Movie Reviews

Not Sick Enough, But Pretty Solid Slasher: “Sick” Review

In our world, three years seems like an eternity. Who remembers that just a few years ago, we would walk everywhere with a mask, avoid gatherings of more than five people, see our beloved team (Liverpool) win the Premier League after 30 years in front of an empty stadium, spend the holiday in Zoom with the family and calculate the distance to the nearest dog park from the house, so that we don’t run into an angry inspector who will claim that we exceeded the limits of the distance from the home, so we need to pay a fine and swear not to do it again for the sake of humanity. Today COVID-19 seems like a thing of the past, and thank God. Even if, in our world’s current reality, we have many other problems, it is worth enjoying the return to normality while it is here, at least in terms of health.

In this sense, the slasher film “Sick,” which presents two young women who choose to “self-isolate” in a remote cabin only to discover that someone is trying to murder them, brought me back to what I had already forgotten. What is more important is that the film, to a certain extent, also reminded me of what I like in the horror genre.

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Welcome Back, Kevin Williamson

The most prominent name associated with the making of “Sick” is that the names behind it are certainly intriguing. If you spent your teenage years re-watching slashers with the fellas in the 90s, you owe Kevin Williamson a big thank you for spawning some of today’s most beloved horror franchises. He wrote the first four films of “Scream” and produced some of them, while in the last two films, he served “only” as the executive producer. In his screenwriting resume, you can also find “I know what you did last summer” (1997), “The Faculty” (1998), and “The Curse” (2005). His list of projects could be more extensive, certainly in recent years, so the new film he writes can raise expectations: You know, for a “Whodunit”-style slasher movie, with many reflexive references.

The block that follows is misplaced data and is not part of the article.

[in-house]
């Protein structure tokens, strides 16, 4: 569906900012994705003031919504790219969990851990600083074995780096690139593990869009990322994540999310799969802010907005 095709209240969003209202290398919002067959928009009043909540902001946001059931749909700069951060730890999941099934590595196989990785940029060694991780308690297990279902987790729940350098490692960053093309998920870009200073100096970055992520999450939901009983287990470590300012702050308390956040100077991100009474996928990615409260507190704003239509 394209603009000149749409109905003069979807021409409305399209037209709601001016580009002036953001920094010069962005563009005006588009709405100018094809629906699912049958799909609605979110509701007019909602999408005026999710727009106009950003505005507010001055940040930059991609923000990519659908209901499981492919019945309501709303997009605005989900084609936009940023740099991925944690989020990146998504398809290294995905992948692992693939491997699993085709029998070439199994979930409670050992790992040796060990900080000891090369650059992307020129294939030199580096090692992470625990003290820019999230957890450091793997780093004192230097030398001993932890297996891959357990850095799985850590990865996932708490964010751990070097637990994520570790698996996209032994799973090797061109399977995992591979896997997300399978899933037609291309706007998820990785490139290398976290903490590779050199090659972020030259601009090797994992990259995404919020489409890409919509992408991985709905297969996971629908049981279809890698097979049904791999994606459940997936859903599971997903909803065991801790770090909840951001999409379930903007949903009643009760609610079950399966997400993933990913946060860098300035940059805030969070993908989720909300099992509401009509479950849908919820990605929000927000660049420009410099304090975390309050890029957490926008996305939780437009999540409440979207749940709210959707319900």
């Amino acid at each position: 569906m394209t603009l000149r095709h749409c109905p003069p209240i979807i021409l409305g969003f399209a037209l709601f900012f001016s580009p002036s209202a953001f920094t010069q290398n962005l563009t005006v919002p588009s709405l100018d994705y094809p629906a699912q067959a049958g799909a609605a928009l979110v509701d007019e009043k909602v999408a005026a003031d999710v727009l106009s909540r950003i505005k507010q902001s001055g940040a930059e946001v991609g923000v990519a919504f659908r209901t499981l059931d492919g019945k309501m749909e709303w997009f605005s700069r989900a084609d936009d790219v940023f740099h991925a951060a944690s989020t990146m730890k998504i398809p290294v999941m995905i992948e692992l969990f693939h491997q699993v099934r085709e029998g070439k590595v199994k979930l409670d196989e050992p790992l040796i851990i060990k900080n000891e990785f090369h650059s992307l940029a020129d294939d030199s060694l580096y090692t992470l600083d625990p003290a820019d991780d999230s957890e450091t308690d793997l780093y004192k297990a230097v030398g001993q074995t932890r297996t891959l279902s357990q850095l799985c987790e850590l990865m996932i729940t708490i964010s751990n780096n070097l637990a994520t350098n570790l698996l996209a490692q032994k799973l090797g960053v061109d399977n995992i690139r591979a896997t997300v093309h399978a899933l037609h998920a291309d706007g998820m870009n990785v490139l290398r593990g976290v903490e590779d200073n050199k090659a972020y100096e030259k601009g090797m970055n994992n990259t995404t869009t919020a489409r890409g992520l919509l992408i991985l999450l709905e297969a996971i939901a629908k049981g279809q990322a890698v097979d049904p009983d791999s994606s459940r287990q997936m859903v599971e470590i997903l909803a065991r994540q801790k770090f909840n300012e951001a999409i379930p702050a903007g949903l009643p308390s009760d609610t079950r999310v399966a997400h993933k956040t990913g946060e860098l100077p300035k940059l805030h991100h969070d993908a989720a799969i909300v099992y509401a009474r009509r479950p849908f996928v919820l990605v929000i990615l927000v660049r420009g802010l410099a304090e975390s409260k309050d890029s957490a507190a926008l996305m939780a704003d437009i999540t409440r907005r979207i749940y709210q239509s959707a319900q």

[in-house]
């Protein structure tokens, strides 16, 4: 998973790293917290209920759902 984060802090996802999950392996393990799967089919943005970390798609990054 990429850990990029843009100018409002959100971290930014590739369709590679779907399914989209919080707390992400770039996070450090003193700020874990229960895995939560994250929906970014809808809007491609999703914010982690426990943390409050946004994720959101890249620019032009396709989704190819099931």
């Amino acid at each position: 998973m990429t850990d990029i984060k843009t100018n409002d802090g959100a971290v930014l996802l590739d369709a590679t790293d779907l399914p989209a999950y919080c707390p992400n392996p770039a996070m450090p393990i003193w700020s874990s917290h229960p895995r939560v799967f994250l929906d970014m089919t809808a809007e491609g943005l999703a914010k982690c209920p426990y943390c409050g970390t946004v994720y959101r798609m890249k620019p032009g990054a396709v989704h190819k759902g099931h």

We have to mention the Williamson shares the writing credit with Katelyn Crabb. But since this is her first significant film project, so we only know a little about her or how much she was involved in the script, we will focus mainly on Kevin Williamson in this review. But we will try to mention Crabbe’s name in parentheses whenever we refer to the writing of “Sick.”

We move behind the camera, where we find John Hyams. This name may not tell you too much because this is a director who, for most of his career, mainly made action films of questionable quality, such as some of the sequels in the “Universal Soldier” series (yes, the one that started in the 90s with Jean-Claude Van Damme). But in 2020, he directed “Alone,” which managed to surprise in quite a few ways. Hyams took a reasonably generic plot from the simple thriller-horror genre, in which a woman is chased by a psychopath, but managed to keep the viewers captivated thanks to a fast pace, correct cinematography, and a successful script, in which the heroine, quite unusually in our regions, has little logic and common sense. This surprise pretty much raised the bar of my expectations when I sat down to watch “Sick.” And of course, it always exciting to see the familiar opening of the horror production company Blumhouse, responsible for many successful horror films of the last 15 years or so.